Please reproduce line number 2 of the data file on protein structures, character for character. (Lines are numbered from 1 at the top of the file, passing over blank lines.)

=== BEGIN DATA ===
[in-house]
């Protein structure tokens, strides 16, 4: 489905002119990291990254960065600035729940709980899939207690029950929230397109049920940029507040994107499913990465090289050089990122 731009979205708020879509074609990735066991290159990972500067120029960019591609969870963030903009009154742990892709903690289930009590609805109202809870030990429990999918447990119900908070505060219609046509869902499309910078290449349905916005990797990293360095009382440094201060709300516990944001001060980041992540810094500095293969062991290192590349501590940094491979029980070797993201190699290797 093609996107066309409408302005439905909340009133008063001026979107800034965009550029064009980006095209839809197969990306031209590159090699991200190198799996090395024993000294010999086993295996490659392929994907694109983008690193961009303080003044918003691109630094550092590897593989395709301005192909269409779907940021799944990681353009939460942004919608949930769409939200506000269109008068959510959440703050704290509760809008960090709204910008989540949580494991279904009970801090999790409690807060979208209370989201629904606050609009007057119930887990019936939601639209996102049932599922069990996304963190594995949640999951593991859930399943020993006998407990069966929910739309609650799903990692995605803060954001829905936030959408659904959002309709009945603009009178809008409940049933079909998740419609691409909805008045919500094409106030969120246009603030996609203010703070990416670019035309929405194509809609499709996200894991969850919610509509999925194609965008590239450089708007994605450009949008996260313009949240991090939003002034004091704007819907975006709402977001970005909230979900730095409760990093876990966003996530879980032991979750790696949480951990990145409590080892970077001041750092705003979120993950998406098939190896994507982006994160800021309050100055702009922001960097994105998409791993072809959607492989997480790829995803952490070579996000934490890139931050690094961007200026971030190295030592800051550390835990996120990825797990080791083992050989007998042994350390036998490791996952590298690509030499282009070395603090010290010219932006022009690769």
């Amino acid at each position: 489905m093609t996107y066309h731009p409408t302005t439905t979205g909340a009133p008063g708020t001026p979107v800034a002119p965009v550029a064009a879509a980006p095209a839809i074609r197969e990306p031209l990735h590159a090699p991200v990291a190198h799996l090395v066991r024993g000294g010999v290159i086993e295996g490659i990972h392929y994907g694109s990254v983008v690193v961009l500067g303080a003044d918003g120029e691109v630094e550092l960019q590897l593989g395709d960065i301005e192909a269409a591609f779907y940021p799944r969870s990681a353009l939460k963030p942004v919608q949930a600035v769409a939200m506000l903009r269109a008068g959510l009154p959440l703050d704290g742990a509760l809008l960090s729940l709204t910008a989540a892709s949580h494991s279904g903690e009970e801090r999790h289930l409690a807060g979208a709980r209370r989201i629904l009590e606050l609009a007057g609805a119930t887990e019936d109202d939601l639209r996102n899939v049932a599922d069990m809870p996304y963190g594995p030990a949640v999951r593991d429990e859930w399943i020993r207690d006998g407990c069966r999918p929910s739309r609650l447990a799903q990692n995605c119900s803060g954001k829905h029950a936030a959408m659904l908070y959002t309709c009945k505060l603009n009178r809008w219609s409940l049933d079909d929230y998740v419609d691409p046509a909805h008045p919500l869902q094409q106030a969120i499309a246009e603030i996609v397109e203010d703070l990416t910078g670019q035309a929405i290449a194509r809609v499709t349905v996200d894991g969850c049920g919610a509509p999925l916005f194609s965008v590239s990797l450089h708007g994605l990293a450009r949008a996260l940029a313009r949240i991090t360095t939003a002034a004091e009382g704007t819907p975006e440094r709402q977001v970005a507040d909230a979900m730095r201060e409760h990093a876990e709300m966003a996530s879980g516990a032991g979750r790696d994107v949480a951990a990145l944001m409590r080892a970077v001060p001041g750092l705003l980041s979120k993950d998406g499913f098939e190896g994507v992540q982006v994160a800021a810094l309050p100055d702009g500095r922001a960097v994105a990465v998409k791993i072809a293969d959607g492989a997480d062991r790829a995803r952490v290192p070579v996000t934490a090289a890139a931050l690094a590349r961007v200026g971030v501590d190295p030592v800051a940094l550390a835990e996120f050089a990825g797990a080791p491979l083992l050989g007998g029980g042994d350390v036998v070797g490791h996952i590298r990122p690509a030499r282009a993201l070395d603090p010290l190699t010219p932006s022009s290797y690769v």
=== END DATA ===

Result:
């Protein structure tokens, strides 16, 4: 489905002119990291990254960065600035729940709980899939207690029950929230397109049920940029507040994107499913990465090289050089990122 731009979205708020879509074609990735066991290159990972500067120029960019591609969870963030903009009154742990892709903690289930009590609805109202809870030990429990999918447990119900908070505060219609046509869902499309910078290449349905916005990797990293360095009382440094201060709300516990944001001060980041992540810094500095293969062991290192590349501590940094491979029980070797993201190699290797 093609996107066309409408302005439905909340009133008063001026979107800034965009550029064009980006095209839809197969990306031209590159090699991200190198799996090395024993000294010999086993295996490659392929994907694109983008690193961009303080003044918003691109630094550092590897593989395709301005192909269409779907940021799944990681353009939460942004919608949930769409939200506000269109008068959510959440703050704290509760809008960090709204910008989540949580494991279904009970801090999790409690807060979208209370989201629904606050609009007057119930887990019936939601639209996102049932599922069990996304963190594995949640999951593991859930399943020993006998407990069966929910739309609650799903990692995605803060954001829905936030959408659904959002309709009945603009009178809008409940049933079909998740419609691409909805008045919500094409106030969120246009603030996609203010703070990416670019035309929405194509809609499709996200894991969850919610509509999925194609965008590239450089708007994605450009949008996260313009949240991090939003002034004091704007819907975006709402977001970005909230979900730095409760990093876990966003996530879980032991979750790696949480951990990145409590080892970077001041750092705003979120993950998406098939190896994507982006994160800021309050100055702009922001960097994105998409791993072809959607492989997480790829995803952490070579996000934490890139931050690094961007200026971030190295030592800051550390835990996120990825797990080791083992050989007998042994350390036998490791996952590298690509030499282009070395603090010290010219932006022009690769």